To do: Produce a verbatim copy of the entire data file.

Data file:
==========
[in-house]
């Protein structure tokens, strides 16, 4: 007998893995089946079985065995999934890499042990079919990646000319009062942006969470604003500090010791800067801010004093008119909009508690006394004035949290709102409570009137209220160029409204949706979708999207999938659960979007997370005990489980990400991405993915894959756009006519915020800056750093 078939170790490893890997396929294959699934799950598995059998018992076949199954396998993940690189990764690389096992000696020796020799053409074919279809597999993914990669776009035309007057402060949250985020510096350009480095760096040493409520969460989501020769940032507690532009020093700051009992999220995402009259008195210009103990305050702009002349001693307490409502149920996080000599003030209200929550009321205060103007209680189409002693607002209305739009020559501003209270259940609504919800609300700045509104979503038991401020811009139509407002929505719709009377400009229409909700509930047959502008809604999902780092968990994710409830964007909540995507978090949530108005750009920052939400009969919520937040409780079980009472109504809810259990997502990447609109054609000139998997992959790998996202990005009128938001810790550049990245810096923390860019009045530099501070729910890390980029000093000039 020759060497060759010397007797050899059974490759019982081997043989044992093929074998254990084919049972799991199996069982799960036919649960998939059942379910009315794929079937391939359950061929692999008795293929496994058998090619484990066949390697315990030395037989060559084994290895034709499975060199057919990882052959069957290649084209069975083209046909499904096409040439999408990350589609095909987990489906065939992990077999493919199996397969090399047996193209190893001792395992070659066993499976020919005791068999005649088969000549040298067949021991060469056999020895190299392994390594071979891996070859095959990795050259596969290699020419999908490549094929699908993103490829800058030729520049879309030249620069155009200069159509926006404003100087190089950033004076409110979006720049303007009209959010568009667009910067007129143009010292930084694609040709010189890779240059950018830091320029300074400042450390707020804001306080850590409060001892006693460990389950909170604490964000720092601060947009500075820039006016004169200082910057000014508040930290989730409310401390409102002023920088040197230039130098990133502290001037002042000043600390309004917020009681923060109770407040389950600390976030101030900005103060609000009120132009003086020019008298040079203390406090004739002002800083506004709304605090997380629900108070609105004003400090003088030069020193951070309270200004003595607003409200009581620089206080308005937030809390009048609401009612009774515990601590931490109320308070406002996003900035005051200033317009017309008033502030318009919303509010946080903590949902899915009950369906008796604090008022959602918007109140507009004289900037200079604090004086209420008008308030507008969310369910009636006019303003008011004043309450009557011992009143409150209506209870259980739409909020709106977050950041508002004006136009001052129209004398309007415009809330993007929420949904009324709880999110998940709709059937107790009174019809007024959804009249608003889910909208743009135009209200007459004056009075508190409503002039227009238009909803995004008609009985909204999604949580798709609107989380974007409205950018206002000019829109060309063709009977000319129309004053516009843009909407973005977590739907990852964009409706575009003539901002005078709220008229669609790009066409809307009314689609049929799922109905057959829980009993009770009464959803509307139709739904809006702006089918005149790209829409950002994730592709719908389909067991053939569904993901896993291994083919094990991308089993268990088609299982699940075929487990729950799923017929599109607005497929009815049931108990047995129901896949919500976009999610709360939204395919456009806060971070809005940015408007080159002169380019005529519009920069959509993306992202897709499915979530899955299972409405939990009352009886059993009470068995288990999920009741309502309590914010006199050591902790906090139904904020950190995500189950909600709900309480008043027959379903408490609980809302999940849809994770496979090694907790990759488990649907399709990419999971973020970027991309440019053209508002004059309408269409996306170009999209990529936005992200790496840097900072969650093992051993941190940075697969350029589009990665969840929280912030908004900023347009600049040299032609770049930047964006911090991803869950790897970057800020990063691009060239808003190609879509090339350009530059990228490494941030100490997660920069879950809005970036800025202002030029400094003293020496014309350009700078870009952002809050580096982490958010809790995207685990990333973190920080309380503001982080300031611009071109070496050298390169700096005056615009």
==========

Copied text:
[in-house]
């Protein structure tokens, strides 16, 4: 007998893995089946079985065995999934890499042990079919990646000319009062942006969470604003500090010791800067801010004093008119909009508690006394004035949290709102409570009137209220160029409204949706979708999207999938659960979007997370005990489980990400991405993915894959756009006519915020800056750093 078939170790490893890997396929294959699934799950598995059998018992076949199954396998993940690189990764690389096992000696020796020799053409074919279809597999993914990669776009035309007057402060949250985020510096350009480095760096040493409520969460989501020769940032507690532009020093700051009992999220995402009259008195210009103990305050702009002349001693307490409502149920996080000599003030209200929550009321205060103007209680189409002693607002209305739009020559501003209270259940609504919800609300700045509104979503038991401020811009139509407002929505719709009377400009229409909700509930047959502008809604999902780092968990994710409830964007909540995507978090949530108005750009920052939400009969919520937040409780079980009472109504809810259990997502990447609109054609000139998997992959790998996202990005009128938001810790550049990245810096923390860019009045530099501070729910890390980029000093000039 020759060497060759010397007797050899059974490759019982081997043989044992093929074998254990084919049972799991199996069982799960036919649960998939059942379910009315794929079937391939359950061929692999008795293929496994058998090619484990066949390697315990030395037989060559084994290895034709499975060199057919990882052959069957290649084209069975083209046909499904096409040439999408990350589609095909987990489906065939992990077999493919199996397969090399047996193209190893001792395992070659066993499976020919005791068999005649088969000549040298067949021991060469056999020895190299392994390594071979891996070859095959990795050259596969290699020419999908490549094929699908993103490829800058030729520049879309030249620069155009200069159509926006404003100087190089950033004076409110979006720049303007009209959010568009667009910067007129143009010292930084694609040709010189890779240059950018830091320029300074400042450390707020804001306080850590409060001892006693460990389950909170604490964000720092601060947009500075820039006016004169200082910057000014508040930290989730409310401390409102002023920088040197230039130098990133502290001037002042000043600390309004917020009681923060109770407040389950600390976030101030900005103060609000009120132009003086020019008298040079203390406090004739002002800083506004709304605090997380629900108070609105004003400090003088030069020193951070309270200004003595607003409200009581620089206080308005937030809390009048609401009612009774515990601590931490109320308070406002996003900035005051200033317009017309008033502030318009919303509010946080903590949902899915009950369906008796604090008022959602918007109140507009004289900037200079604090004086209420008008308030507008969310369910009636006019303003008011004043309450009557011992009143409150209506209870259980739409909020709106977050950041508002004006136009001052129209004398309007415009809330993007929420949904009324709880999110998940709709059937107790009174019809007024959804009249608003889910909208743009135009209200007459004056009075508190409503002039227009238009909803995004008609009985909204999604949580798709609107989380974007409205950018206002000019829109060309063709009977000319129309004053516009843009909407973005977590739907990852964009409706575009003539901002005078709220008229669609790009066409809307009314689609049929799922109905057959829980009993009770009464959803509307139709739904809006702006089918005149790209829409950002994730592709719908389909067991053939569904993901896993291994083919094990991308089993268990088609299982699940075929487990729950799923017929599109607005497929009815049931108990047995129901896949919500976009999610709360939204395919456009806060971070809005940015408007080159002169380019005529519009920069959509993306992202897709499915979530899955299972409405939990009352009886059993009470068995288990999920009741309502309590914010006199050591902790906090139904904020950190995500189950909600709900309480008043027959379903408490609980809302999940849809994770496979090694907790990759488990649907399709990419999971973020970027991309440019053209508002004059309408269409996306170009999209990529936005992200790496840097900072969650093992051993941190940075697969350029589009990665969840929280912030908004900023347009600049040299032609770049930047964006911090991803869950790897970057800020990063691009060239808003190609879509090339350009530059990228490494941030100490997660920069879950809005970036800025202002030029400094003293020496014309350009700078870009952002809050580096982490958010809790995207685990990333973190920080309380503001982080300031611009071109070496050298390169700096005056615009």